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Objectives as Goals

Before entering into any divorce or separation negotiations with your former partner, you should give some thought to:

(a) What are your immediate goals – ie your goal for your meeting, email or conversation with your ex;

(b)What are your short term financial/parenting goals – for example, who is paying the mortgage over the next week / what nights per week would work for the children for overnights?

(c)  What are your immediate term goals – these would normally your financial settlement and parenting goals. For example, do you wish to remain in the house or do you want to take more of the superannuation?

(d) What are your longer term goals – these are normally your post divorce settlement goals? For example, how are you going to invest your moneys wisely? What superannuation contribution do you need to make in the event that you wish to retire by 65.

When formulating a negotiation strategy, it is important to have clarity about your immediate goals and short term goals, some idea about your immediate term goals and a sense of your longer term goals. This will help you identify what to say, what questions to ask, what your walk away point is and what process of negotiation you wish to engage in (for example, direct negotiations, negotiations via email or through a counselor or lawyer or mediator).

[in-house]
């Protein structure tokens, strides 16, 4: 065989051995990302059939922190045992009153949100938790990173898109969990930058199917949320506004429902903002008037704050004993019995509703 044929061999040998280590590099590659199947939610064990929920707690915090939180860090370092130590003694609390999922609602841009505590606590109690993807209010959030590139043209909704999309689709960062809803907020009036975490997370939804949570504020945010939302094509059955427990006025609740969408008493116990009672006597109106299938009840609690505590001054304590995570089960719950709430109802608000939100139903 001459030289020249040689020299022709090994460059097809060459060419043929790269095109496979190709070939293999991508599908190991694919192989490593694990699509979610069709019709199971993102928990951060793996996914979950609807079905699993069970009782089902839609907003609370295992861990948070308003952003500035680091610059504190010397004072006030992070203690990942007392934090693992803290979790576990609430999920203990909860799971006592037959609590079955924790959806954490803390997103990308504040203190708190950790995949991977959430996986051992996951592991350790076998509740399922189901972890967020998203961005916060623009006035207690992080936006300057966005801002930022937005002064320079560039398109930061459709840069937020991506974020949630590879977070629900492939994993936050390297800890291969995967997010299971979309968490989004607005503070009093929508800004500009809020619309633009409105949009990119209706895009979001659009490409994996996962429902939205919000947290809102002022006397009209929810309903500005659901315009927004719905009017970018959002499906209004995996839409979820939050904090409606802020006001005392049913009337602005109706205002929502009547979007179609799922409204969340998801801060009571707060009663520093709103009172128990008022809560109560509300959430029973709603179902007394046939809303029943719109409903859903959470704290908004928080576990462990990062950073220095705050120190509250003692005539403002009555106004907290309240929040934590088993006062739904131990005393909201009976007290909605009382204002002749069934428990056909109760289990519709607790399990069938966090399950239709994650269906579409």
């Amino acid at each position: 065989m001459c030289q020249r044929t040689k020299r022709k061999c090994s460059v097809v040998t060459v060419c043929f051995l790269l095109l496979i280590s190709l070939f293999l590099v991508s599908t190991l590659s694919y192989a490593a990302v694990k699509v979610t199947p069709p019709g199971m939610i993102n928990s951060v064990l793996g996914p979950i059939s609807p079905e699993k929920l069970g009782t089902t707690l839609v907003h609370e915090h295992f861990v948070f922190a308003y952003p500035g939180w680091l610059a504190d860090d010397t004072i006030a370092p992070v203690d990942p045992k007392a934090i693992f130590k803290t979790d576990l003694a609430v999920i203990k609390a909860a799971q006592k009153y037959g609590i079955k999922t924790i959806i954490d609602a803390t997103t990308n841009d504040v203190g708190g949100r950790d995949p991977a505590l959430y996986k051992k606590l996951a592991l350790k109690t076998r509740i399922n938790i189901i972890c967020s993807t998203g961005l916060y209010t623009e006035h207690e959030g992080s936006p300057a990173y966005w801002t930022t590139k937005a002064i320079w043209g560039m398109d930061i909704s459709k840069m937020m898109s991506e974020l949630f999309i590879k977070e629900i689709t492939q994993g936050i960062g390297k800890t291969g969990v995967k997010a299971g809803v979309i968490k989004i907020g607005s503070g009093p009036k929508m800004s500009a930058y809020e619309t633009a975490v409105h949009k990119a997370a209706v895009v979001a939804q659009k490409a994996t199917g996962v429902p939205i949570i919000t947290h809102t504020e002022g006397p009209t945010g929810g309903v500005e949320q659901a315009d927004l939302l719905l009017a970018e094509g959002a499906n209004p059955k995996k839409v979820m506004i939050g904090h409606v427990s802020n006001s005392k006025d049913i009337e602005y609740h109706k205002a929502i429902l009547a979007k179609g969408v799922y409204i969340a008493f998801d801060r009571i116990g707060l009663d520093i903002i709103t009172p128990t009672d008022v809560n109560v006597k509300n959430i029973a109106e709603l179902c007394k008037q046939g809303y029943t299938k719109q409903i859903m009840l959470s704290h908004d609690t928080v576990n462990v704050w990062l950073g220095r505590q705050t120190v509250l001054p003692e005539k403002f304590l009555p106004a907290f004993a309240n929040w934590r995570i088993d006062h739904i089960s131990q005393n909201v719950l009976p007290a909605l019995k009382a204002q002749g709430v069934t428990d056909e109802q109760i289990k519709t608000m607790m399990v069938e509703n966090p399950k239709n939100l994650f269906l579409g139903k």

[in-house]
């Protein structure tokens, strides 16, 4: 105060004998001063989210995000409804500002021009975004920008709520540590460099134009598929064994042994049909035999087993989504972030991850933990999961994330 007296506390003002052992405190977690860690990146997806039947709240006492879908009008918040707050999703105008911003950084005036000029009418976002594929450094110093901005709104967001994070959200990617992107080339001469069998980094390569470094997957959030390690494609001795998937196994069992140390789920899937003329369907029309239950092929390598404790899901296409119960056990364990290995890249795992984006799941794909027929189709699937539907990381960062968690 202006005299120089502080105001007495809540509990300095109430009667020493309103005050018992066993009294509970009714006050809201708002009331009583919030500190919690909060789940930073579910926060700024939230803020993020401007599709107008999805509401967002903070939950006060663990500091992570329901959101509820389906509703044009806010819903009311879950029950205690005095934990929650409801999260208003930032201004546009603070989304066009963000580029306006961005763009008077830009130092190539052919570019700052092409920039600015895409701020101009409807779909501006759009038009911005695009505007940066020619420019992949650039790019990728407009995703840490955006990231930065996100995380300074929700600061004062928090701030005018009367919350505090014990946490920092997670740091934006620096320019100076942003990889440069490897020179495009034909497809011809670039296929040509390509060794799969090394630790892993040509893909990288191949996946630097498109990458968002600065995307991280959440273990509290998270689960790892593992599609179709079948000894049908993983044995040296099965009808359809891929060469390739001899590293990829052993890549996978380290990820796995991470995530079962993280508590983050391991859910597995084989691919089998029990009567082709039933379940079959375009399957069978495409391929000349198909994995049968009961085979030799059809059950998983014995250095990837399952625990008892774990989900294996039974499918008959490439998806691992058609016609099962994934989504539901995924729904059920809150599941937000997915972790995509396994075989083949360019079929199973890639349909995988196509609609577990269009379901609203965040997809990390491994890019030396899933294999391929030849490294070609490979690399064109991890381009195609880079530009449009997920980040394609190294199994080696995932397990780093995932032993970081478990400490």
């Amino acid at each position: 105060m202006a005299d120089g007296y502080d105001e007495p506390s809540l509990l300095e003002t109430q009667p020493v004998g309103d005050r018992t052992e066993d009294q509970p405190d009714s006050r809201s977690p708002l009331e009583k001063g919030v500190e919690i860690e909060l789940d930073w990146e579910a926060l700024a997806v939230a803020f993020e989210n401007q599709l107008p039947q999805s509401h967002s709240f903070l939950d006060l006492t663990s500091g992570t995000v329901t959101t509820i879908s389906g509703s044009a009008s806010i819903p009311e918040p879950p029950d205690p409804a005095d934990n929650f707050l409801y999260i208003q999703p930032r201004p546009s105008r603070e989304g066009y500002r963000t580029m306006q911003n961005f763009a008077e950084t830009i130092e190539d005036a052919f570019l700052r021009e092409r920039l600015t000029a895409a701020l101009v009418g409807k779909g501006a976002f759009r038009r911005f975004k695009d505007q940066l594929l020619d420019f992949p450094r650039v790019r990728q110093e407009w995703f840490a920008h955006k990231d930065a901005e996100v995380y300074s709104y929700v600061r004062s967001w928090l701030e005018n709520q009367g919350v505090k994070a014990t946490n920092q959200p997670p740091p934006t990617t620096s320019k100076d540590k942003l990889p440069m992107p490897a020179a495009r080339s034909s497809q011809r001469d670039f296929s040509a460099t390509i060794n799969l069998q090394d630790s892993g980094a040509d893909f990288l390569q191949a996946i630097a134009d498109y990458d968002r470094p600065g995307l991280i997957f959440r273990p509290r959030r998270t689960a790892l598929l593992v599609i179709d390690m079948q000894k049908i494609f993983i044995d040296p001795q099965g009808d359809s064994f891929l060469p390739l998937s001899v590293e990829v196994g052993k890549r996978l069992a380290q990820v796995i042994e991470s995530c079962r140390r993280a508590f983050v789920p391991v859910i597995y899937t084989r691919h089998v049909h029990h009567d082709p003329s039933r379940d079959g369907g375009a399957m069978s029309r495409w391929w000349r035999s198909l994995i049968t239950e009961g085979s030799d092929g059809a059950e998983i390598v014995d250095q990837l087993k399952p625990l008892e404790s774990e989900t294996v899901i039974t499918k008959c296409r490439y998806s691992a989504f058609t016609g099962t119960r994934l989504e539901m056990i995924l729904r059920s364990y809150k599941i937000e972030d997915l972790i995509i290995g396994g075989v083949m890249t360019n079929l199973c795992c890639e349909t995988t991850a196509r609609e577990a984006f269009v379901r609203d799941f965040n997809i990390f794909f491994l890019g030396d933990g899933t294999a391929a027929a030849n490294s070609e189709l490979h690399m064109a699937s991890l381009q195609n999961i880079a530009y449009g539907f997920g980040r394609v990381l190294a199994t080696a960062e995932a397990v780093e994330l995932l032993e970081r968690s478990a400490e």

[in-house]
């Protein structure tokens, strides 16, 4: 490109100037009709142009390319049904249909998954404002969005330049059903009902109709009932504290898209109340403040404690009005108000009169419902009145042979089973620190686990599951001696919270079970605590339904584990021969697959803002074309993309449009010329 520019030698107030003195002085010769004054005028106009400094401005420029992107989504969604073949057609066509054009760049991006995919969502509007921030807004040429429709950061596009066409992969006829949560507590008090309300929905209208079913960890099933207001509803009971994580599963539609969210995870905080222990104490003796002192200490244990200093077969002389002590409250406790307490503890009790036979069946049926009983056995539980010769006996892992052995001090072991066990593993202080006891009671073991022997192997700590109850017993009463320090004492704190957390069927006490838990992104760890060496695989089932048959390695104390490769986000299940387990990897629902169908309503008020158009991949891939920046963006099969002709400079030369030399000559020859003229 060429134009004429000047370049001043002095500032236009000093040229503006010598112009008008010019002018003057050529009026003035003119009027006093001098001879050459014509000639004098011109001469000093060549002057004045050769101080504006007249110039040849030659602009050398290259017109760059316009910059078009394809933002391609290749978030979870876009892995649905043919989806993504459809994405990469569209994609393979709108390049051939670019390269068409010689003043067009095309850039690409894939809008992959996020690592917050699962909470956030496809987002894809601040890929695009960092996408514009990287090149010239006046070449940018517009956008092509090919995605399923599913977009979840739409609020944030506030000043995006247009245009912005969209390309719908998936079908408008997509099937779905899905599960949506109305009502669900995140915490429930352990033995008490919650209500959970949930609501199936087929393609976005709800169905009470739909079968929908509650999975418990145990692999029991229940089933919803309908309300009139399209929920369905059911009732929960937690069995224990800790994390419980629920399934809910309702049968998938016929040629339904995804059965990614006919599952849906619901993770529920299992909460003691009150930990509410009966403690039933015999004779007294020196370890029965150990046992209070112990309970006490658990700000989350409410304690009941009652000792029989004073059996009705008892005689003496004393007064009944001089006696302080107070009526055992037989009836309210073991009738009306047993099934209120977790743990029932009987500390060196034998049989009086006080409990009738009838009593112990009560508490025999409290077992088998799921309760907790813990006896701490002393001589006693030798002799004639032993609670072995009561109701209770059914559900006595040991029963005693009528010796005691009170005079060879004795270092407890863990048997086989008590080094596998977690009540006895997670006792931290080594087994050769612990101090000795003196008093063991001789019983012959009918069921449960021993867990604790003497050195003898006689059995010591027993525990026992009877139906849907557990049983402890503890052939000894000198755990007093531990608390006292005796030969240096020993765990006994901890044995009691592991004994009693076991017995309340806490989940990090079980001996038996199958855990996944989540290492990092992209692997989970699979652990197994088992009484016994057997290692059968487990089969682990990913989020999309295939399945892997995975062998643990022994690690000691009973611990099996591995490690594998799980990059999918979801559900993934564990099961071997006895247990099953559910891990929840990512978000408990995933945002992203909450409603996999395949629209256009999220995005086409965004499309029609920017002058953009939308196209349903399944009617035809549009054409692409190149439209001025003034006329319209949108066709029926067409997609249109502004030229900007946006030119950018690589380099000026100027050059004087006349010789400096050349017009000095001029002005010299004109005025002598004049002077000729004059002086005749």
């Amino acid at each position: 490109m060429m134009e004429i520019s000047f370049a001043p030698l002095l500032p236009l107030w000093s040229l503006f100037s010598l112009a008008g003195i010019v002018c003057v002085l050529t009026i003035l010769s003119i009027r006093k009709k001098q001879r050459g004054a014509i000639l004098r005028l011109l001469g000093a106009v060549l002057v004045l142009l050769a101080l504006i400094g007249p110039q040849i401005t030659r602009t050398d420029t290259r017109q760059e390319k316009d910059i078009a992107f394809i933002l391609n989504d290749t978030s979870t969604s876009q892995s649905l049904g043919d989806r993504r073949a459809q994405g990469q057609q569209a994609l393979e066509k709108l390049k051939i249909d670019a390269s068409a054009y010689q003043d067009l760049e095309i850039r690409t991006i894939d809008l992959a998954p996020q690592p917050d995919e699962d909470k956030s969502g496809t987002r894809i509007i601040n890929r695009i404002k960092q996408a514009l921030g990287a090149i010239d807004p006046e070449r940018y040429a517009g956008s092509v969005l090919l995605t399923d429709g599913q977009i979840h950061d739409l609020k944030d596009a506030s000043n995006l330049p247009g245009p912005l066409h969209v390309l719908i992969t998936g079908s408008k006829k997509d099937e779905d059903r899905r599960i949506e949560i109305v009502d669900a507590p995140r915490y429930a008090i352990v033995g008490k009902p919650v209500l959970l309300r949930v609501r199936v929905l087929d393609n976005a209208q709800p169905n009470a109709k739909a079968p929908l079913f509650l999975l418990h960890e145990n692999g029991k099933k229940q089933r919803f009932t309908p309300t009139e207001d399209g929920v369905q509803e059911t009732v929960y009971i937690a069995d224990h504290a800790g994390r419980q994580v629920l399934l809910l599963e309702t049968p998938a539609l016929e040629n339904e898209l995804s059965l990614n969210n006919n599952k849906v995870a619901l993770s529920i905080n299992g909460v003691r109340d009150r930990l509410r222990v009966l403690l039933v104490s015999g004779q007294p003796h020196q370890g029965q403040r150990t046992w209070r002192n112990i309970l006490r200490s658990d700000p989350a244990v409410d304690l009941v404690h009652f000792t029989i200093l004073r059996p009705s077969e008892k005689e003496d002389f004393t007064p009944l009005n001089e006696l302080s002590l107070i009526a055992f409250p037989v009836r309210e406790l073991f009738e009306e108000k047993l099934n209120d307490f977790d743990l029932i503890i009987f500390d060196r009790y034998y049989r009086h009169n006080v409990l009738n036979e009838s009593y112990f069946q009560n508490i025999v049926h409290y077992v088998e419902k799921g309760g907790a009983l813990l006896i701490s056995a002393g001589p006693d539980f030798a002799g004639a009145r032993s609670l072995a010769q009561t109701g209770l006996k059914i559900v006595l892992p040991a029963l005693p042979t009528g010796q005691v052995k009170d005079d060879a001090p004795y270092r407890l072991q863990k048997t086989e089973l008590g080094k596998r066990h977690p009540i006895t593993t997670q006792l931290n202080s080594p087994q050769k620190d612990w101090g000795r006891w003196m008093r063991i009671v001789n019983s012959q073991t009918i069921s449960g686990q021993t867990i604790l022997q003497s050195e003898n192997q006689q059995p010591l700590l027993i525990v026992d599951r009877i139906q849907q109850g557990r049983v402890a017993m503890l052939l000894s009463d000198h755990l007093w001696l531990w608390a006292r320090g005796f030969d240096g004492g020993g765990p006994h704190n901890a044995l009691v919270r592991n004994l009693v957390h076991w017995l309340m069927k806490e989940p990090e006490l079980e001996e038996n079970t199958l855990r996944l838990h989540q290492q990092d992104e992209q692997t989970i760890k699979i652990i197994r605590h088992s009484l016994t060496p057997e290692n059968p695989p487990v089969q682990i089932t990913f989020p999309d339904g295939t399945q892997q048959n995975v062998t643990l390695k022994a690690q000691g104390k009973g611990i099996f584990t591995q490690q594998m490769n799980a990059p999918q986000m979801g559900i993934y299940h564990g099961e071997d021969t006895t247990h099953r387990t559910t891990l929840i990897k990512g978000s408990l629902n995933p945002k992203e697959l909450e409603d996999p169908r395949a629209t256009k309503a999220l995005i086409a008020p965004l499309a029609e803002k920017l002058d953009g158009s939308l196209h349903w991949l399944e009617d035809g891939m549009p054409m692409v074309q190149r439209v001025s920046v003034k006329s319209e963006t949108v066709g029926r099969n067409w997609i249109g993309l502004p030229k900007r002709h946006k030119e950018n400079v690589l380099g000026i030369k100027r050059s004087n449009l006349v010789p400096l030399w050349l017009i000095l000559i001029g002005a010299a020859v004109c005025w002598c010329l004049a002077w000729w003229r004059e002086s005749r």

Behaving Well

Why do we recommend behaving objectively well?

Primarily because we believe that our clients find their divorce journey easier to navigate if they don’t have any (or many!) regrets about their decisions or actions. Regrets can be distracting from the real issues that need to be resolved, can place you in a weaker position for any future negotiations and basically make you feel bad. None of this is good!

We also know that when you are in divorce discussions with your former partner, you can give your “power” away by not acting objectively well. Time and time again we hear from our clients that they wished that they had not returned the kids late, spent money on their joint card as “this has come back to bite me”. And usually the bite is disproportionate. This does not mean that you should not make decisions that may inflame your ex – but simply that before doing so, remember to:

1. Stop and Think. What would your lawyer, their lawyer or a Family Court judge say?

2. Choose your Battles Wisely.

3. Think Strategically not Reactively.